the " properly prepared." The man who does so has, as it were, a cable-tow ar 
ound his neck; because when once stirred by a genuine desire for the higher 
knowledge that real initiation is intended to confer, he can never turn back on 
what he learns thereof without committing moral suicide; he can never be again 
the same man he was before he gained a glimpse of the hidden mysteries of life. 
And as the Angel stood with a flaming sword at the entrance of Eden to guard the 
way to the Tree of Life, so will the man whose initiation is not a conventional 
one find himself threatened at the door of the higher knowledge by opposing 
invisible forces if he rashly rushes forward in a state of moral unfitness into 
the deep secrets of the Centre. Better remain ignorant than embark upon this 
unknown sea unwisely and without being properly prepared and in possession of 
the proper passports.
And eventually the aspirant, after these preliminary disciplines, has to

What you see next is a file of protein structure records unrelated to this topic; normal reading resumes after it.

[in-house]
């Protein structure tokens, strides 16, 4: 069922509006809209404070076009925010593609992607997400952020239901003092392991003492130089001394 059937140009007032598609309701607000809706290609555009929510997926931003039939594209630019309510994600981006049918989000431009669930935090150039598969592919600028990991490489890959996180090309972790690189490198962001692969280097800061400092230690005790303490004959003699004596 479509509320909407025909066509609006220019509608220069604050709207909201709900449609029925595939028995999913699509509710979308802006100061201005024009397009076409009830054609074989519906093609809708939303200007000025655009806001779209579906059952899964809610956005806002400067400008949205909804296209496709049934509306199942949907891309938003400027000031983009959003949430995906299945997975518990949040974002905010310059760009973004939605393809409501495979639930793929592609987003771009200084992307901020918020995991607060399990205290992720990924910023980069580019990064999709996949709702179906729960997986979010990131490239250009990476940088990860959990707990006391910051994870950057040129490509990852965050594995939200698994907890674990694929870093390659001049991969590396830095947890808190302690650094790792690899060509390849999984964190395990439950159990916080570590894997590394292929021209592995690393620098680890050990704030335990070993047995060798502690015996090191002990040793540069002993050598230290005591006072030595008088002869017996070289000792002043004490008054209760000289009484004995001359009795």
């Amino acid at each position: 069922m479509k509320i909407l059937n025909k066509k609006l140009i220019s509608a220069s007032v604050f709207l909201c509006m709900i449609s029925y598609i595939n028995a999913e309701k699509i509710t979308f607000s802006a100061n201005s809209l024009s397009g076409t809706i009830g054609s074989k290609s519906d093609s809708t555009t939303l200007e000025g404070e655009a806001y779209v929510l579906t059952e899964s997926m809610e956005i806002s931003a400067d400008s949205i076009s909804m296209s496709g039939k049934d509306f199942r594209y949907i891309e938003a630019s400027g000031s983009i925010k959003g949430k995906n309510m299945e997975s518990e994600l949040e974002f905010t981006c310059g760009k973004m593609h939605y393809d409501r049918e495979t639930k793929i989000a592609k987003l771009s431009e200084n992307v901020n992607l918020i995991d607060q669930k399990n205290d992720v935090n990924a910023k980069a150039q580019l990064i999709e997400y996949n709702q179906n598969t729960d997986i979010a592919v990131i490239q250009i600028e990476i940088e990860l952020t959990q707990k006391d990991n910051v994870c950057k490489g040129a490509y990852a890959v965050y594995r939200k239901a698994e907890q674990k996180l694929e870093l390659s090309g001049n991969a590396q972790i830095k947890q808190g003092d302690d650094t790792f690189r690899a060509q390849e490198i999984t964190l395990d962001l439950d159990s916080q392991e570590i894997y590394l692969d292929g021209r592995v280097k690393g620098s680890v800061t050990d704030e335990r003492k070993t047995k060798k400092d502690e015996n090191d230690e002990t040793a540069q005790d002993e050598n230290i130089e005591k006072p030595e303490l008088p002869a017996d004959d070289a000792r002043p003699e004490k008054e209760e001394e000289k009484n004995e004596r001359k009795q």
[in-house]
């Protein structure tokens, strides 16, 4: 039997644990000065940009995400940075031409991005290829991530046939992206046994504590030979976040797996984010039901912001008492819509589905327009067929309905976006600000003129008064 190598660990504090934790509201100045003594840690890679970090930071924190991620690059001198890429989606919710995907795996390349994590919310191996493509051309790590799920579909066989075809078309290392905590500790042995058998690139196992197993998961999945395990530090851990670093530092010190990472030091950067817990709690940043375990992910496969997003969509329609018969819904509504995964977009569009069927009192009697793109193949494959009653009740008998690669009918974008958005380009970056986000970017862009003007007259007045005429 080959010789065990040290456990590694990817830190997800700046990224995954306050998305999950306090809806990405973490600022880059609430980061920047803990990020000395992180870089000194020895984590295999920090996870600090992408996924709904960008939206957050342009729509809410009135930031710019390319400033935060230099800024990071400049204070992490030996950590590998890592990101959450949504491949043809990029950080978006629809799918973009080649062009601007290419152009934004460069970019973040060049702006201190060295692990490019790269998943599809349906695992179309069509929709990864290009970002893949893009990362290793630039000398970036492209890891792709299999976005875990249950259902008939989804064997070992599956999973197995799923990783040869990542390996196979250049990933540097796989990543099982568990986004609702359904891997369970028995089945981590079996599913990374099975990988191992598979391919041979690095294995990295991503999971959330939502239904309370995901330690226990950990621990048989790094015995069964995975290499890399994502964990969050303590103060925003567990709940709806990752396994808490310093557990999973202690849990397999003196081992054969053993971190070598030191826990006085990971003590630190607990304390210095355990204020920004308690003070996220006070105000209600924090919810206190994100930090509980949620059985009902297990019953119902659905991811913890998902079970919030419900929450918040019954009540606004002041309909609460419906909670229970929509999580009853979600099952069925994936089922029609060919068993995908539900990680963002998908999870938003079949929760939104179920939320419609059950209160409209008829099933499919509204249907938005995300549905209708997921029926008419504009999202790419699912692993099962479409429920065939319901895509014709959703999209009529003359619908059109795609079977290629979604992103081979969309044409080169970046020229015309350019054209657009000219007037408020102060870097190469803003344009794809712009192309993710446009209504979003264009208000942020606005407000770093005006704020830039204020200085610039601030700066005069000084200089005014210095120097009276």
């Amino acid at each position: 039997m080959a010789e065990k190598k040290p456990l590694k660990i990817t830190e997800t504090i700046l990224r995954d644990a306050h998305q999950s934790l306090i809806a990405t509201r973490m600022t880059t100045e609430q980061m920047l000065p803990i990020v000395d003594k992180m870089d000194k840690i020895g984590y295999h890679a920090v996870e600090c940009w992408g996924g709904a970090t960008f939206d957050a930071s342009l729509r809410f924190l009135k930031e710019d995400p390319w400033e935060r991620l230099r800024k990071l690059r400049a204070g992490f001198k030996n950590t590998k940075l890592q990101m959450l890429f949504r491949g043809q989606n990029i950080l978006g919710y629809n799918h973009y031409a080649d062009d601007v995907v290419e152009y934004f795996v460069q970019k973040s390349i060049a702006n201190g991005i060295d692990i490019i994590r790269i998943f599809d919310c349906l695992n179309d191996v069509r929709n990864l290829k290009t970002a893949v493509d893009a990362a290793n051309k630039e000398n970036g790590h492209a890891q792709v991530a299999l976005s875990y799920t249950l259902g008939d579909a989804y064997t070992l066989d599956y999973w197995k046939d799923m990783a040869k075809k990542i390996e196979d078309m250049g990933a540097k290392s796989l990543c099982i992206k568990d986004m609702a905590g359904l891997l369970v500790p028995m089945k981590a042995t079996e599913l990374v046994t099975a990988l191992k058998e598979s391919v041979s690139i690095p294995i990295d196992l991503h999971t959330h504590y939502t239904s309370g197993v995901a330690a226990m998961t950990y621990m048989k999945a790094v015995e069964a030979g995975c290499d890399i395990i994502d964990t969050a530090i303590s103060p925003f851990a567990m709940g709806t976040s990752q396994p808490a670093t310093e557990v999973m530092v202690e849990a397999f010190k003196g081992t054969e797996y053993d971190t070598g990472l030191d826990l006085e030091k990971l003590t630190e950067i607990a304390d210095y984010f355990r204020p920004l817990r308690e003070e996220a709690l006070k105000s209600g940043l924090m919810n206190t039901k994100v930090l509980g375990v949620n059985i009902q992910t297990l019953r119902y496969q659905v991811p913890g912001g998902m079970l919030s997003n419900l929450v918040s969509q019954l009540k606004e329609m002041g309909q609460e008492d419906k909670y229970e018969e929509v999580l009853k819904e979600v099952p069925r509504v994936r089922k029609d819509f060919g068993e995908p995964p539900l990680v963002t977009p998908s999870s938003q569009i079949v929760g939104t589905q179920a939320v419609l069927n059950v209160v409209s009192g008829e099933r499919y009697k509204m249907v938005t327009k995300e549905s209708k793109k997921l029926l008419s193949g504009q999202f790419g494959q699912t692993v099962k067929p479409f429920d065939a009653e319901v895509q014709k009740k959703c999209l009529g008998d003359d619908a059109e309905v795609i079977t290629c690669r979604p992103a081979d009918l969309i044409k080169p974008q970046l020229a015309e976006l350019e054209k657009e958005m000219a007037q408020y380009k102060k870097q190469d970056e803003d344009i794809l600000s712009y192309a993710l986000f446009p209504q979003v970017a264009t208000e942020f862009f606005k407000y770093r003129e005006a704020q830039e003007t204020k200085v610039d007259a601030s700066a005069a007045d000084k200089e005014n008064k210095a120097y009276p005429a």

learn the great truth embodied in the third degree; that he who would be raised 
to perfection and regain what he has long realized has been lost to himself, may 
do so only by utter self-abnegation, by a dying to all that to the eyes and the 
reason of the uninitiated outer world is precious and desirable. The third 
degree, brethren, is an exposition in dramatic ceremonial of the text " Whoso 
would save his life must lose it." Beneath the allegory of the death of the 
Master-- and remember that it is allegory- -is expressed the universal truth 
that mystical death must precede mystical rebirth. " Know ye not that ye must be 
born again? " " Unless a grain of corn fall into the ground and die, it abideth 
alone; if it die it bringeth forth much fruit." And it is only thus that all